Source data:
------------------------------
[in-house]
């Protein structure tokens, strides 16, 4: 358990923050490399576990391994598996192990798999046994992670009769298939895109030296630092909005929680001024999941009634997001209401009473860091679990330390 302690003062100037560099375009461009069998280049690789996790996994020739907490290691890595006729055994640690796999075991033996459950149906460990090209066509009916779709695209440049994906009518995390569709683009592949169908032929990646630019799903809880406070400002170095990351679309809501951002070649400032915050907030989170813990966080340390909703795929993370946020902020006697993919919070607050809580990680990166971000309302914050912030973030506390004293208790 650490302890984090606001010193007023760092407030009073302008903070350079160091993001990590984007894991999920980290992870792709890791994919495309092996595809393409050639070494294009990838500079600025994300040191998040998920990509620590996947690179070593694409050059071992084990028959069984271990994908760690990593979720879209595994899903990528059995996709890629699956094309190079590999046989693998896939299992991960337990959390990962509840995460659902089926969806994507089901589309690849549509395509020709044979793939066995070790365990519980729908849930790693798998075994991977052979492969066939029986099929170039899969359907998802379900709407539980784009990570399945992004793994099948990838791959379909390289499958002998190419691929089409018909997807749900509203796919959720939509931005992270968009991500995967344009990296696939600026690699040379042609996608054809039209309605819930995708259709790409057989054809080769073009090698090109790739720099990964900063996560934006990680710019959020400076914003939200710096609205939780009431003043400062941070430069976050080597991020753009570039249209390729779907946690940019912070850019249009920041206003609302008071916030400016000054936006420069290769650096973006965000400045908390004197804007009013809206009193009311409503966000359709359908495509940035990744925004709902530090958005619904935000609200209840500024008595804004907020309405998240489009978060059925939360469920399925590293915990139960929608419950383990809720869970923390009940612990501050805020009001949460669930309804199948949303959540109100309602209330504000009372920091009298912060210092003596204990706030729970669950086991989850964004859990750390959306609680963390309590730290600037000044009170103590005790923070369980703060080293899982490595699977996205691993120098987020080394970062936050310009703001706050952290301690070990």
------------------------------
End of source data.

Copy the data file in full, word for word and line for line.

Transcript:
[in-house]
């Protein structure tokens, strides 16, 4: 358990923050490399576990391994598996192990798999046994992670009769298939895109030296630092909005929680001024999941009634997001209401009473860091679990330390 302690003062100037560099375009461009069998280049690789996790996994020739907490290691890595006729055994640690796999075991033996459950149906460990090209066509009916779709695209440049994906009518995390569709683009592949169908032929990646630019799903809880406070400002170095990351679309809501951002070649400032915050907030989170813990966080340390909703795929993370946020902020006697993919919070607050809580990680990166971000309302914050912030973030506390004293208790 650490302890984090606001010193007023760092407030009073302008903070350079160091993001990590984007894991999920980290992870792709890791994919495309092996595809393409050639070494294009990838500079600025994300040191998040998920990509620590996947690179070593694409050059071992084990028959069984271990994908760690990593979720879209595994899903990528059995996709890629699956094309190079590999046989693998896939299992991960337990959390990962509840995460659902089926969806994507089901589309690849549509395509020709044979793939066995070790365990519980729908849930790693798998075994991977052979492969066939029986099929170039899969359907998802379900709407539980784009990570399945992004793994099948990838791959379909390289499958002998190419691929089409018909997807749900509203796919959720939509931005992270968009991500995967344009990296696939600026690699040379042609996608054809039209309605819930995708259709790409057989054809080769073009090698090109790739720099990964900063996560934006990680710019959020400076914003939200710096609205939780009431003043400062941070430069976050080597991020753009570039249209390729779907946690940019912070850019249009920041206003609302008071916030400016000054936006420069290769650096973006965000400045908390004197804007009013809206009193009311409503966000359709359908495509940035990744925004709902530090958005619904935000609200209840500024008595804004907020309405998240489009978060059925939360469920399925590293915990139960929608419950383990809720869970923390009940612990501050805020009001949460669930309804199948949303959540109100309602209330504000009372920091009298912060210092003596204990706030729970669950086991989850964004859990750390959306609680963390309590730290600037000044009170103590005790923070369980703060080293899982490595699977996205691993120098987020080394970062936050310009703001706050952290301690070990």